There are two important strategies that I – as a self-identified “foodie” – use to make healthy eating accessible and sustainable. They both revolve around context. Is this an “every-day” meal, or a “every-once-in-a-while” meal?
Make “Every-Day Meals” More Interesting
You don’t have to relegate yourself to a bland diet of poached chicken breast, unsalted broccoli, and dry rice. Instead, there are low-calorie enhancements that you can add to your meals in order to eat well – both in the health sense as well as the epicurean one:
- Salsa, especially salsa verde
- Aromatics like basil, cilantro, and thyme
- Citruses like lemon and lime
- Moist textures like lentil soup or baked zucchini lasagna
- Mixed dishes like nachos or tacos
These techniques are simple and easy to implement. $2 of cilantro can make a dish taste ten times better.
Make “Every-Once-In-A-While” Meals More Infrequent
With many clients who eat out frequently, I encourage them to recognize when an occasion is truly special, and when it’s “just another” meal out.
Yesterday, for example, I ate both lunch and dinner out with friends. This is not typical for me, and because it was a lot of restaurant eating, I chose to order menu items (and to make modifications) that followed the “keep it interesting” rule, but weren’t truly indulgent. For lunch, I had a “Kebab Cobb” salad at Chop’t with extra chicken and lemon juice and olive oil (instead of the default dressing), and for dinner I had the “Macro Bowl” at Pizza Beach, which is red quinoa with kale, chickpeas, and carrots. Neither of these meals were momentous occasions, and I ordered food to match. Both were very good and I enjoyed them, but I was going to Pizza Beach to meet my friend, not to turn over a new culinary leaf.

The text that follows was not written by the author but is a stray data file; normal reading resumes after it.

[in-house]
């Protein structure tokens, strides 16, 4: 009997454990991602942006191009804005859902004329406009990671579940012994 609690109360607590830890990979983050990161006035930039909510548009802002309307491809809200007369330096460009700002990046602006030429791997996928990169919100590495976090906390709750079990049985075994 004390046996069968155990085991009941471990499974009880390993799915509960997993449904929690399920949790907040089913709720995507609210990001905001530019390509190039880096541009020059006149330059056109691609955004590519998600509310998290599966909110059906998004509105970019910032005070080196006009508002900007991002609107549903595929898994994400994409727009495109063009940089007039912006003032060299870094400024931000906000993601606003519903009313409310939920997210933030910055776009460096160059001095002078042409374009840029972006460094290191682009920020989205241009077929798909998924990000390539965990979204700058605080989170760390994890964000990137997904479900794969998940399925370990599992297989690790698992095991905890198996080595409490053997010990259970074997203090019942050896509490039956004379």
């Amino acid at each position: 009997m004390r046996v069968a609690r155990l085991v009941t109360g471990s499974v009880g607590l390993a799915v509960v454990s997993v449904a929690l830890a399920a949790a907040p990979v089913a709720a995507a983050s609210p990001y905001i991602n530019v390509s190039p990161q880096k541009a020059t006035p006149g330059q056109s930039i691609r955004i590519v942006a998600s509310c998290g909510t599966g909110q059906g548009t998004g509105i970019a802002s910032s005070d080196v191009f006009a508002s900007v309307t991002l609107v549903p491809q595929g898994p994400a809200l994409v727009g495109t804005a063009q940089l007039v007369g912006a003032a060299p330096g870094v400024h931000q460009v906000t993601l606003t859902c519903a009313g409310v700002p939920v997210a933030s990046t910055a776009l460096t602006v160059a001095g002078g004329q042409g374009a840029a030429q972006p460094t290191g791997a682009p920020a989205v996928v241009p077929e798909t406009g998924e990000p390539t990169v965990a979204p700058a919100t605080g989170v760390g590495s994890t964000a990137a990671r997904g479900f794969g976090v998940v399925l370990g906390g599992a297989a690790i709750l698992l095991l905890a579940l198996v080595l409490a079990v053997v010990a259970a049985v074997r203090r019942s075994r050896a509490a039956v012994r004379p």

On the other hand, when I’m traveling (like I was this weekend), I enjoy exploring a region partly through its cuisine. In Maine, I had a lobster roll, and in New Hampshire, I had pizza and pasta at a fabulous gluten-free restaurant.
The appreciation of context is extremely powerful. A big step in the right direction for improving your relationship with food is knowing when a specific dining experience contributes to the specialness of an event.
There is a huge difference between enjoying a fine glass of wine in Tuscany and pouring yourself a habitual glass of wine alone in your apartment at night. In examples like this, it’s important to pause and ask yourself:
- “Is this love, or a bad relationship?”
- “Is this special, or am I using this as an excuse?”
- “Is this adding to the quality of my life or taking away from it?”
- “Is this an every-day habit, or an every-once-in-a-while habit?”
Whether you’re asking yourself these questions about food, drink, or exercise, no one can answer for you! It’s your responsibility and privilege to make these decisions for yourself. There’s no right and no wrong with food and exercise.
But I can guarantee that some decisions will make you feel better than others, and if you need help in charting a course to a better relationship with your health (one client calls me her “GPS”!), feel free to get in touch on my Contact page or leave questions in the Comments section.